They called him Papillon, meaning "butterfly." If only he had wings to go with the name. Unable to fly, Henri Charriere virtually willed himself free. He persisted until he did the impossible: escape Devil's Island. Based on Charriere's bestseller and shot in Spain and Jamaica, Franklin J. Schaffner's film of Papillon united two stars at key career junctures. After a decade of fine work in The Great Escape, The Sand Pebbles and Bullitt, Steve McQueen found in Charriere another ideal tough-guy role. Coming off The Graduate, Midnight Cowboy and Little Big Man, Dustin Hoffman again distinguished himself as Dega, Charriere's scruffy friend.
One man sentenced to life in the French prison system refuses to give up trying to escape even when transferred to the prison colony on Devil's Island. Despite years of degradation and horror, the undying spirit of "Papillon" never dies. Academy Award Nominations: Best Original Dramatic Score.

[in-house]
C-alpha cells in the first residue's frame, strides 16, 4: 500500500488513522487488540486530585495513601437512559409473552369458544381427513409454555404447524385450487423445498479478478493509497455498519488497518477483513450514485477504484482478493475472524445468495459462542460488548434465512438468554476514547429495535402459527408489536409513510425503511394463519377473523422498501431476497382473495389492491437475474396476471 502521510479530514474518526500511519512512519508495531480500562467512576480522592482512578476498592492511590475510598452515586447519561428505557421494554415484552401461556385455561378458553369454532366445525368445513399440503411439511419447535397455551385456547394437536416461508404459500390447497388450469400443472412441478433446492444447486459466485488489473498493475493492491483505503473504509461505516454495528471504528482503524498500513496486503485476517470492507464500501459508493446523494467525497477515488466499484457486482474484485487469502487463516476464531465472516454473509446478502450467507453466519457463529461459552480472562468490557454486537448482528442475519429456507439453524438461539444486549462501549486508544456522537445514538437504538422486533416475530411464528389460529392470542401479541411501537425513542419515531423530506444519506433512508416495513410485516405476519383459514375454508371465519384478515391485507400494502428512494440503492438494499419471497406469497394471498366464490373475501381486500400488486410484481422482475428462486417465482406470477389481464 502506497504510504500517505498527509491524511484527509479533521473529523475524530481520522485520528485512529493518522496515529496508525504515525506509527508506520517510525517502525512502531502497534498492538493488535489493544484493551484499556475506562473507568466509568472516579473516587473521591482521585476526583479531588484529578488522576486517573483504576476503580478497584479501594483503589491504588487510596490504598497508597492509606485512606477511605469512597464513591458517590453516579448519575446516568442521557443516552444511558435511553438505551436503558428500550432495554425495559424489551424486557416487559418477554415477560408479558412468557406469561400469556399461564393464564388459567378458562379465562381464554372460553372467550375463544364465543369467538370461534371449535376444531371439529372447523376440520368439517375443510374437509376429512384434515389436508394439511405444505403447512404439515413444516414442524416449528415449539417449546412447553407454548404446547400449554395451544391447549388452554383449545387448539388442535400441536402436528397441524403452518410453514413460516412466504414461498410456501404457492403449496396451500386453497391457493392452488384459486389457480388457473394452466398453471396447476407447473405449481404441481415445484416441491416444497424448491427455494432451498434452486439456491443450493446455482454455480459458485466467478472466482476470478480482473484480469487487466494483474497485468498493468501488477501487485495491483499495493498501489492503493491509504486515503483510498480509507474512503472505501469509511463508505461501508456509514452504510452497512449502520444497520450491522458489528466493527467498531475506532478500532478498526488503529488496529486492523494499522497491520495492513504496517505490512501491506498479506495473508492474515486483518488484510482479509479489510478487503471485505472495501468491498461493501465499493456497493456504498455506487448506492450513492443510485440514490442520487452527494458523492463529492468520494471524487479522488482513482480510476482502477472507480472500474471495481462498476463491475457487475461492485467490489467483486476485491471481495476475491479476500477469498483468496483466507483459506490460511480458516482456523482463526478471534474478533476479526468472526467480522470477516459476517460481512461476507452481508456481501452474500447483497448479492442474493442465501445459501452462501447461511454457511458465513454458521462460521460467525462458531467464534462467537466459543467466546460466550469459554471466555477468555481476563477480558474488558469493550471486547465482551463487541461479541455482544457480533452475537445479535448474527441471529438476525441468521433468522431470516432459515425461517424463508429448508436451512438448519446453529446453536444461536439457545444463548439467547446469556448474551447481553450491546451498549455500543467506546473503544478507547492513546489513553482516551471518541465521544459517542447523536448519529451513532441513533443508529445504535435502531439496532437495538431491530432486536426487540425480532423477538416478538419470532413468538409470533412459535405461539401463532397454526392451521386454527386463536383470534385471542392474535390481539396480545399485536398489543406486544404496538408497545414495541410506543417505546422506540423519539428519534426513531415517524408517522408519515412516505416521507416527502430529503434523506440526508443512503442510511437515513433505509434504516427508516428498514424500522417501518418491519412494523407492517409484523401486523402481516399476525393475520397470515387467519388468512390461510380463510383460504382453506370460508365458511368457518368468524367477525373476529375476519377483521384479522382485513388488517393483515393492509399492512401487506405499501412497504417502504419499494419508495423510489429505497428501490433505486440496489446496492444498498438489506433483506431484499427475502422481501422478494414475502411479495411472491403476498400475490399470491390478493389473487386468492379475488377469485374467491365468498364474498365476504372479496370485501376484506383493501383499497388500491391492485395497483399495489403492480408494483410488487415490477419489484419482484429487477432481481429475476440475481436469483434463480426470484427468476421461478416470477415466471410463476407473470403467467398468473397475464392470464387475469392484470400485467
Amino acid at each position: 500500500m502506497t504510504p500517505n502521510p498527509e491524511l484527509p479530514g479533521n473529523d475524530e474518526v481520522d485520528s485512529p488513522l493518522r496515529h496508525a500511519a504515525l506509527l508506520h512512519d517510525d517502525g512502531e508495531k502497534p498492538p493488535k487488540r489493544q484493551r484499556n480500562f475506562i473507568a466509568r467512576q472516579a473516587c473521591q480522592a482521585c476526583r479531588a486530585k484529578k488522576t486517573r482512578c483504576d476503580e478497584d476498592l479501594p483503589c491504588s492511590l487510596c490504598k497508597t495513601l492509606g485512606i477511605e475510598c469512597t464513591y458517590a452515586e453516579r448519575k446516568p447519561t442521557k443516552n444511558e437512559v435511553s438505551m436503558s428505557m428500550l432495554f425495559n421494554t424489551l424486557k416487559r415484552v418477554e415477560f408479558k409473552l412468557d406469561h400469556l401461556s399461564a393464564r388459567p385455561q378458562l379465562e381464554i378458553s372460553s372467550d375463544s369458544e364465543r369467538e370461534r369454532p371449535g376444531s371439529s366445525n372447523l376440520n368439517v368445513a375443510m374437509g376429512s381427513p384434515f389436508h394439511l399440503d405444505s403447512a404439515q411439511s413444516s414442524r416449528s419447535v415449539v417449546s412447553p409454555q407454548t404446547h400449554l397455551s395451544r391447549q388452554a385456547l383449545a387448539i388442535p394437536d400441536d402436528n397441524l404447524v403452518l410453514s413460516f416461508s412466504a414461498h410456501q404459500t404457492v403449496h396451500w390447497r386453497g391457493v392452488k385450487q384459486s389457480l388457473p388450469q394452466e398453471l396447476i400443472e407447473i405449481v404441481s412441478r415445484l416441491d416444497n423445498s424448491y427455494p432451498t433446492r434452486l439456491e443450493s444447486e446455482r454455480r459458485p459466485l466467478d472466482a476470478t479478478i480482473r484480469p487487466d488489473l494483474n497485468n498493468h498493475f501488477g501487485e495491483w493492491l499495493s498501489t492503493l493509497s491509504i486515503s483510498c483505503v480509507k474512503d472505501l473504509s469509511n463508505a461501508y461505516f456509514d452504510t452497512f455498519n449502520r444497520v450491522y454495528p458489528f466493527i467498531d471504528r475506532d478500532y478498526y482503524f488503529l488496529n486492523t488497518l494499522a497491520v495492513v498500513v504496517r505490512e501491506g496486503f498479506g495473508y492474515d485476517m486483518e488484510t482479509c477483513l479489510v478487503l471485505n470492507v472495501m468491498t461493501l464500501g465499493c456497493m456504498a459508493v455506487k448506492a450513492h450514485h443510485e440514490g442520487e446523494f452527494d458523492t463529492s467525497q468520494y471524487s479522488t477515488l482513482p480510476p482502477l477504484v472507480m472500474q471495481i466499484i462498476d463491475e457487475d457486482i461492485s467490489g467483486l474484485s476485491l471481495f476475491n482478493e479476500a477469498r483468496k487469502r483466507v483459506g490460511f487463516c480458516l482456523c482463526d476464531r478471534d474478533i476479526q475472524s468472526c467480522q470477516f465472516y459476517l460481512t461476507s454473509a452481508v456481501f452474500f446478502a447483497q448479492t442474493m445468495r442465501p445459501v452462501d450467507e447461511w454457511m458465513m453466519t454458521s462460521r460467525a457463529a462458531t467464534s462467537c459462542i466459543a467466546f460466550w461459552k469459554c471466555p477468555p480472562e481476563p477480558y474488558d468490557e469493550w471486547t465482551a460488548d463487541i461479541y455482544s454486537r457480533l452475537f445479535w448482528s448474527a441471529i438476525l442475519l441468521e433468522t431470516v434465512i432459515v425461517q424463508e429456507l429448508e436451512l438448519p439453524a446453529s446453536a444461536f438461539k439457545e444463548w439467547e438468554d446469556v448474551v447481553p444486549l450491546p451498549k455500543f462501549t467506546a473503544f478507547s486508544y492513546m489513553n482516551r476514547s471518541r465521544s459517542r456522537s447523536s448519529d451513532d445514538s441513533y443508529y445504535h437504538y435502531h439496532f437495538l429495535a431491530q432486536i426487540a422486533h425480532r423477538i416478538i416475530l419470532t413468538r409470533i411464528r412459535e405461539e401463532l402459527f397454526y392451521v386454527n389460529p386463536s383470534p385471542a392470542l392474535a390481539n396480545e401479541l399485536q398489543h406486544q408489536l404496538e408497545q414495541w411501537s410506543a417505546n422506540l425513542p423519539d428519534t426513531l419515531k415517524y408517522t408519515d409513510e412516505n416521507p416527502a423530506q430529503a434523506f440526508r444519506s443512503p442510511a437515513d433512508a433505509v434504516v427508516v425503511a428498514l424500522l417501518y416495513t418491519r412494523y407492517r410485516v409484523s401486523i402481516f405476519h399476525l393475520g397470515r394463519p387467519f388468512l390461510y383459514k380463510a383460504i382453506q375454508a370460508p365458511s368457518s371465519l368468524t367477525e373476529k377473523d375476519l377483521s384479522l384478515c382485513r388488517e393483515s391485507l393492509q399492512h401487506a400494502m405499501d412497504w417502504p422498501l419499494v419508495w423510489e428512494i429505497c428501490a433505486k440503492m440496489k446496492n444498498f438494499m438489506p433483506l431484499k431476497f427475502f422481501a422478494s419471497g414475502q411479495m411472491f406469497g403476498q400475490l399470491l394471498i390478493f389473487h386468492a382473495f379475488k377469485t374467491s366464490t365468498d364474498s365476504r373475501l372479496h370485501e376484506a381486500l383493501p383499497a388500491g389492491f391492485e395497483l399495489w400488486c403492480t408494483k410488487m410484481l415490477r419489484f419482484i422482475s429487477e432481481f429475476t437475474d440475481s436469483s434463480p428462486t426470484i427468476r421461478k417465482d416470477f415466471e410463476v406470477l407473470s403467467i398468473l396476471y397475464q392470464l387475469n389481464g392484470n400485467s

Papillon, a prisoner relegated to the squalid confines of a notorious South American penitentiary, maintains he's innocent of the crime for which he's doing time: murder. His cell-mate, Dega, however, is a counterfeiter whose guilt is unquestionable. Though he's a civilized business-type, Dega is easily vitiated by the depraved mores of prison life. As the interned continue to be treated shamefully and subjected to several cruel and unusual punishments, Papillon grows weary of the mistreatment. Misery leads him to attempt a breakout despite the consequences of possible failure. After several unsuccessful endeavors, Papillon finally manages to break out, but not before he's been through hell and back.
Character Study |
Essential Cinema |
Prison / Prisoners |
Theatrical Release |
Theatrical Release: December 16, 1973.
"Papillon" was shot in Jamaica and Spain and is an adaptation from Henri Charriere's story of the French Guiana prison colony.
The film originally received an R rating, but the distribution company challenged this decision, and the rating was changed to PG.